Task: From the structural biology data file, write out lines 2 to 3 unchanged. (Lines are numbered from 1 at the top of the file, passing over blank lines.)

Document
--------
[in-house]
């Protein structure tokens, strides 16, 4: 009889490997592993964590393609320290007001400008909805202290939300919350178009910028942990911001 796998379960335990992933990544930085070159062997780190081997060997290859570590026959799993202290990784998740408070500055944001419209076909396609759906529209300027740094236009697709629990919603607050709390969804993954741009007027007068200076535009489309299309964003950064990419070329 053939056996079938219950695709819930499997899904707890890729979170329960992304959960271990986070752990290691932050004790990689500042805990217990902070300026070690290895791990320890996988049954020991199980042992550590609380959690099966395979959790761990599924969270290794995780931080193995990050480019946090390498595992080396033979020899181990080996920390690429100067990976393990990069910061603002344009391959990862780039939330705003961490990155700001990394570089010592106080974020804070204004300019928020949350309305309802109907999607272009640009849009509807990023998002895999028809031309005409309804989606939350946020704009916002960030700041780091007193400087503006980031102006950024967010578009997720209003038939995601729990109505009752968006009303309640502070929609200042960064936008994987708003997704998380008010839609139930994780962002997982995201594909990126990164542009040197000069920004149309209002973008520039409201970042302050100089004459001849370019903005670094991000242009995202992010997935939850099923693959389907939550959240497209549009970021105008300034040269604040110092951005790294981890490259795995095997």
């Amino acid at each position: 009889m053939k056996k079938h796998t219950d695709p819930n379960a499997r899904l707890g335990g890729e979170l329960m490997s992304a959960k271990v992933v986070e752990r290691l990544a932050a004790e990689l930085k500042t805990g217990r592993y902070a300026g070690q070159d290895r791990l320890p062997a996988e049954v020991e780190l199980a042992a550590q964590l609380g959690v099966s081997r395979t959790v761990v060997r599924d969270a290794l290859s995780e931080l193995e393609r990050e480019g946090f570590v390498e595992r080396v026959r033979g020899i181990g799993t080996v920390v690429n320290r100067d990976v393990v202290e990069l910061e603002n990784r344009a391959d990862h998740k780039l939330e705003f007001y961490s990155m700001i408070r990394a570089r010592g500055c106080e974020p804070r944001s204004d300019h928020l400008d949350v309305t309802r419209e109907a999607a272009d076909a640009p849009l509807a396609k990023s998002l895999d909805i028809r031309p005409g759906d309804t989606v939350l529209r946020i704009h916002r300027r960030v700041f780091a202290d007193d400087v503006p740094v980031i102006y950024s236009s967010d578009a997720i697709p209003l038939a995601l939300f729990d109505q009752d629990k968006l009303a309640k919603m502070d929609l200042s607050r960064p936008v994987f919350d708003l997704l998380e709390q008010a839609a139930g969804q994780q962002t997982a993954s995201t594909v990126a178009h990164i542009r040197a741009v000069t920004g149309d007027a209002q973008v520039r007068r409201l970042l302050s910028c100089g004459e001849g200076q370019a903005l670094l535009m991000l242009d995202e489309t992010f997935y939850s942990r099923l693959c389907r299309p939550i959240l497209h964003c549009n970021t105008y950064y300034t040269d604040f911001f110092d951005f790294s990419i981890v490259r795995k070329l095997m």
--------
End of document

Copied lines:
């Protein structure tokens, strides 16, 4: 009889490997592993964590393609320290007001400008909805202290939300919350178009910028942990911001 796998379960335990992933990544930085070159062997780190081997060997290859570590026959799993202290990784998740408070500055944001419209076909396609759906529209300027740094236009697709629990919603607050709390969804993954741009007027007068200076535009489309299309964003950064990419070329 053939056996079938219950695709819930499997899904707890890729979170329960992304959960271990986070752990290691932050004790990689500042805990217990902070300026070690290895791990320890996988049954020991199980042992550590609380959690099966395979959790761990599924969270290794995780931080193995990050480019946090390498595992080396033979020899181990080996920390690429100067990976393990990069910061603002344009391959990862780039939330705003961490990155700001990394570089010592106080974020804070204004300019928020949350309305309802109907999607272009640009849009509807990023998002895999028809031309005409309804989606939350946020704009916002960030700041780091007193400087503006980031102006950024967010578009997720209003038939995601729990109505009752968006009303309640502070929609200042960064936008994987708003997704998380008010839609139930994780962002997982995201594909990126990164542009040197000069920004149309209002973008520039409201970042302050100089004459001849370019903005670094991000242009995202992010997935939850099923693959389907939550959240497209549009970021105008300034040269604040110092951005790294981890490259795995095997």
């Amino acid at each position: 009889m053939k056996k079938h796998t219950d695709p819930n379960a499997r899904l707890g335990g890729e979170l329960m490997s992304a959960k271990v992933v986070e752990r290691l990544a932050a004790e990689l930085k500042t805990g217990r592993y902070a300026g070690q070159d290895r791990l320890p062997a996988e049954v020991e780190l199980a042992a550590q964590l609380g959690v099966s081997r395979t959790v761990v060997r599924d969270a290794l290859s995780e931080l193995e393609r990050e480019g946090f570590v390498e595992r080396v026959r033979g020899i181990g799993t080996v920390v690429n320290r100067d990976v393990v202290e990069l910061e603002n990784r344009a391959d990862h998740k780039l939330e705003f007001y961490s990155m700001i408070r990394a570089r010592g500055c106080e974020p804070r944001s204004d300019h928020l400008d949350v309305t309802r419209e109907a999607a272009d076909a640009p849009l509807a396609k990023s998002l895999d909805i028809r031309p005409g759906d309804t989606v939350l529209r946020i704009h916002r300027r960030v700041f780091a202290d007193d400087v503006p740094v980031i102006y950024s236009s967010d578009a997720i697709p209003l038939a995601l939300f729990d109505q009752d629990k968006l009303a309640k919603m502070d929609l200042s607050r960064p936008v994987f919350d708003l997704l998380e709390q008010a839609a139930g969804q994780q962002t997982a993954s995201t594909v990126a178009h990164i542009r040197a741009v000069t920004g149309d007027a209002q973008v520039r007068r409201l970042l302050s910028c100089g004459e001849g200076q370019a903005l670094l535009m991000l242009d995202e489309t992010f997935y939850s942990r099923l693959c389907r299309p939550i959240l497209h964003c549009n970021t105008y950064y300034t040269d604040f911001f110092d951005f790294s990419i981890v490259r795995k070329l095997m």